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Dale Bickham, Warren Young and Peter Blanch

Objective:

To determine the relationship between lumbopelvic (LP) stabilization strength and pelvic motion during running.

Design:

Runners were assessed for pelvic motion and undertook an LP stabilization strength test.

Participants:

Sixteen elite male middle- and long-distance runners.

interventions:

Pelvis kinematics were assessed while subjects ran at 5 m/s on a treadmill.

Main Outcome Measures:

Angular pelvis displacement was divided into 3 axes of rotation: pelvic tilt, obliquity, and rotation. LP stabilization strength was the capacity to resist increasing static loads applied to each leg and maintain a neutral LP zone. Intercorrelations were calculated for all measures of pelvic motion and LP stabilization strength.

Results:

There were no significant relationships found among any of the variables (P > .05). However, the LP stabilization strength test possessed good interday reliability.

Conclusions:

The relationship between pelvic motion and muscle function should be studied under a variety of other conditions.

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Dean J. McNamara, Tim J. Gabbett, Peter Blanch and Luke Kelly

To date, the monitoring of fast-bowling workloads across training and competition environments has been limited to counting total balls bowled. However, bowling at faster velocities is likely to require greater effort while also placing greater load on the bowler. This study investigated the relationship between prescribed effort and microtechnology outputs in fast bowlers to ascertain whether the technology could provide a more refined measure of workload. Twelve high-performing fast bowlers (mean ± SD age 20.3 ± 2.2 y) participated in the study. Each bowler bowled 6 balls at prescribed bowling intensities of 60%, 70%, 85%, and 100%. The relationships between microtechnology outputs, prescribed intensity, and ball velocity were determined using polynomial regression. Very large relationships were observed between prescribed effort and ball velocity for peak PlayerLoad™ (R = .83 ± .19 and .82 ± .20). The PlayerLoad across lower ranges of prescribed effort exhibited a higher coefficient of variation (CV) (60% = 19.0% [17.0–23.0%]), while the CV at higher ranges of prescribed effort was lower (100% = 7.3% [6.4–8.5%]). Routinely used wearable microtechnology devices offer opportunities to examine workload and intensity in cricket fast bowlers outside the normal metrics reported. They offer a useful tool for prescribing and monitoring bowling intensity and workload in elite fast bowlers.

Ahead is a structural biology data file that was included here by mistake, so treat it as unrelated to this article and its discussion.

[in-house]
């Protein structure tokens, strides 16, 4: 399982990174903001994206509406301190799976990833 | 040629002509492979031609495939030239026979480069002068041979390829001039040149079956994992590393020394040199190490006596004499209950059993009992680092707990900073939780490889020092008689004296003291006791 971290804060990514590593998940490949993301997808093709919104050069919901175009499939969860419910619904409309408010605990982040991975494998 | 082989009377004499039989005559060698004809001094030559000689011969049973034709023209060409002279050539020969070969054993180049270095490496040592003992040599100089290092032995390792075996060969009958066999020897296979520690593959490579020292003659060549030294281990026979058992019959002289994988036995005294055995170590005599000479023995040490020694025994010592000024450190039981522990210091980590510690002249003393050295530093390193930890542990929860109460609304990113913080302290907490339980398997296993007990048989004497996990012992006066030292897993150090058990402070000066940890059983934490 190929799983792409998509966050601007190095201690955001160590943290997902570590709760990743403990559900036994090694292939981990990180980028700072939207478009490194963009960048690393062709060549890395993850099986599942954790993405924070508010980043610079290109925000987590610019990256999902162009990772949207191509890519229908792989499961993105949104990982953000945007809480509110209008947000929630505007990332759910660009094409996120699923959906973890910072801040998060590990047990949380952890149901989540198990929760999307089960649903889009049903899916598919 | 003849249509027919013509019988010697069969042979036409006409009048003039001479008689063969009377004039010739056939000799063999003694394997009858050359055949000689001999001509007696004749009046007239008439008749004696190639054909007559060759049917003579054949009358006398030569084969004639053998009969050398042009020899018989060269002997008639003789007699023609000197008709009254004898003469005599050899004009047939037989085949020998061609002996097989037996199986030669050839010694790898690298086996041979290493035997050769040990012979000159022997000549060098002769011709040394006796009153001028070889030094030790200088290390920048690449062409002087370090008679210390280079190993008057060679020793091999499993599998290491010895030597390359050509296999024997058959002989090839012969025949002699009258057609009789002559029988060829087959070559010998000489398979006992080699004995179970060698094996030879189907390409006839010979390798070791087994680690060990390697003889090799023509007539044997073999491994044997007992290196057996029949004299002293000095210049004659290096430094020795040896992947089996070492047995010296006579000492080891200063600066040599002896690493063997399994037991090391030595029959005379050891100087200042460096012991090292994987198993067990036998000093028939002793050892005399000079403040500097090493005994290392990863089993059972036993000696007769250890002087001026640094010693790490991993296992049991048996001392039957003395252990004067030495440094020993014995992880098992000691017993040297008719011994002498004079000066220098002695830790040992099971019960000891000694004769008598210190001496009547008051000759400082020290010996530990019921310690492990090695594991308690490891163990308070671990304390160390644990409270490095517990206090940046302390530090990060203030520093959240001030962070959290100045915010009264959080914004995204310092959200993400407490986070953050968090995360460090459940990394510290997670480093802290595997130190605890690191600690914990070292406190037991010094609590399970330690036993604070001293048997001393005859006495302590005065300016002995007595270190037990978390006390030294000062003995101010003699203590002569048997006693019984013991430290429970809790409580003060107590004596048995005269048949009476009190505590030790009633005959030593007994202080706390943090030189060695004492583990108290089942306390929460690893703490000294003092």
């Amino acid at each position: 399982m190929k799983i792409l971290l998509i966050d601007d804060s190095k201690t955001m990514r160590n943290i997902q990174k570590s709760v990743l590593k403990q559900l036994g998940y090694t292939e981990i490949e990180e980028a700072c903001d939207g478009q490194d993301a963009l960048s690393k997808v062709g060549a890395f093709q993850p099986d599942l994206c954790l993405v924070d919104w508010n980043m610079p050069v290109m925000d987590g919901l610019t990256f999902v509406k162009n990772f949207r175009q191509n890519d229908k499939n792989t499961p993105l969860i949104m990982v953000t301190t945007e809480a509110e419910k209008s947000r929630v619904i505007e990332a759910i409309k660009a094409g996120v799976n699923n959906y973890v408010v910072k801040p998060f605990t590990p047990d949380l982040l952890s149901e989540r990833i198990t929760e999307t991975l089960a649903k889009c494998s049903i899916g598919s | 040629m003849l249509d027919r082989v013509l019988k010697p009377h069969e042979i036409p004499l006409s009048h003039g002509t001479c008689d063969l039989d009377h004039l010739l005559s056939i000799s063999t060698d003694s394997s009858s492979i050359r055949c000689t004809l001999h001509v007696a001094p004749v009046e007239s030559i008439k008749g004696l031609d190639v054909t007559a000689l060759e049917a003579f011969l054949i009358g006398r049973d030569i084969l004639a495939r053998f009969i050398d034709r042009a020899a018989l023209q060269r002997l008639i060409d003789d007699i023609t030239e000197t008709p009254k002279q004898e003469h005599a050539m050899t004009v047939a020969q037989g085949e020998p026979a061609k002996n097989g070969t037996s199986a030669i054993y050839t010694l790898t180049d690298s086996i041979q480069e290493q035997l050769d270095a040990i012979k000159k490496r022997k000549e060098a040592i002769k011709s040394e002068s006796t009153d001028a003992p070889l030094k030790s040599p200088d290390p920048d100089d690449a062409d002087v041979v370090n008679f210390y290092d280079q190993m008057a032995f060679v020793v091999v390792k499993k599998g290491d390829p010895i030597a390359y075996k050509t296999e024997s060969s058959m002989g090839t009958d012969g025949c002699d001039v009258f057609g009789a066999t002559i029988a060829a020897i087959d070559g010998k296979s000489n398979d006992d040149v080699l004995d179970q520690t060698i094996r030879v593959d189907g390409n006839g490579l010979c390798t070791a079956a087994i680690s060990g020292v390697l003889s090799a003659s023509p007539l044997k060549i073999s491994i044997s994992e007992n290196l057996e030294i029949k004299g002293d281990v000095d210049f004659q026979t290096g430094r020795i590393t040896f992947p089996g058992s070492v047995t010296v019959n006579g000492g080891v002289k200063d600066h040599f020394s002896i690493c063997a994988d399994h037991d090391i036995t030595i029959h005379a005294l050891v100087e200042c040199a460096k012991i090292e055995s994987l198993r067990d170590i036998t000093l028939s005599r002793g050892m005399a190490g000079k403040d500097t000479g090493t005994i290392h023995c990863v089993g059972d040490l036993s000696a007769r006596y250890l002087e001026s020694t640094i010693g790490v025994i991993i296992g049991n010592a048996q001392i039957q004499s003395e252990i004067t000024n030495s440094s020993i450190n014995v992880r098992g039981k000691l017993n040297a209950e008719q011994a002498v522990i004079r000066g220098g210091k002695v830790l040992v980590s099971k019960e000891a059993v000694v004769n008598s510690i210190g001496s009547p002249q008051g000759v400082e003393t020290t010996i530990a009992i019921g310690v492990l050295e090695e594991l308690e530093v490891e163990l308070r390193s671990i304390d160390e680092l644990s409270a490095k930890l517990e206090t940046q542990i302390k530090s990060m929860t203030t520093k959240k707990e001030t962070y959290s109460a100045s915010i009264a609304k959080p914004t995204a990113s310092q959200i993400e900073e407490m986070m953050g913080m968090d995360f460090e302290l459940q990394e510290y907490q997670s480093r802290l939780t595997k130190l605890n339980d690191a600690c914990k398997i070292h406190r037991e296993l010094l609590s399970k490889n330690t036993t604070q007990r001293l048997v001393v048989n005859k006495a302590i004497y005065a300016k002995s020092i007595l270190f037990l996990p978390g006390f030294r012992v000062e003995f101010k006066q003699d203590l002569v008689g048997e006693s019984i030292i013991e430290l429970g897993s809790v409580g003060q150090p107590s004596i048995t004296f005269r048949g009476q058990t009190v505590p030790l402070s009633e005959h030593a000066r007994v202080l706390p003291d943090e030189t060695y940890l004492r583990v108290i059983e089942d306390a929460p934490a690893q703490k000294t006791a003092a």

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David L. Carey, Justin Crow, Kok-Leong Ong, Peter Blanch, Meg E. Morris, Ben J. Dascombe and Kay M. Crossley

Purpose: To investigate whether preseason training plans for Australian football can be computer generated using current training-load guidelines to optimize injury-risk reduction and performance improvement. Methods: A constrained optimization problem was defined for daily total and sprint distance, using the preseason schedule of an elite Australian football team as a template. Maximizing total training volume and maximizing Banister-model-projected performance were both considered optimization objectives. Cumulative workload and acute:chronic workload-ratio constraints were placed on training programs to reflect current guidelines on relative and absolute training loads for injury-risk reduction. Optimization software was then used to generate preseason training plans. Results: The optimization framework was able to generate training plans that satisfied relative and absolute workload constraints. Increasing the off-season chronic training loads enabled the optimization algorithm to prescribe higher amounts of “safe” training and attain higher projected performance levels. Simulations showed that using a Banister-model objective led to plans that included a taper in training load prior to competition to minimize fatigue and maximize projected performance. In contrast, when the objective was to maximize total training volume, more frequent training was prescribed to accumulate as much load as possible. Conclusions: Feasible training plans that maximize projected performance and satisfy injury-risk constraints can be automatically generated by an optimization problem for Australian football. The optimization methods allow for individualized training-plan design and the ability to adapt to changing training objectives and different training-load metrics.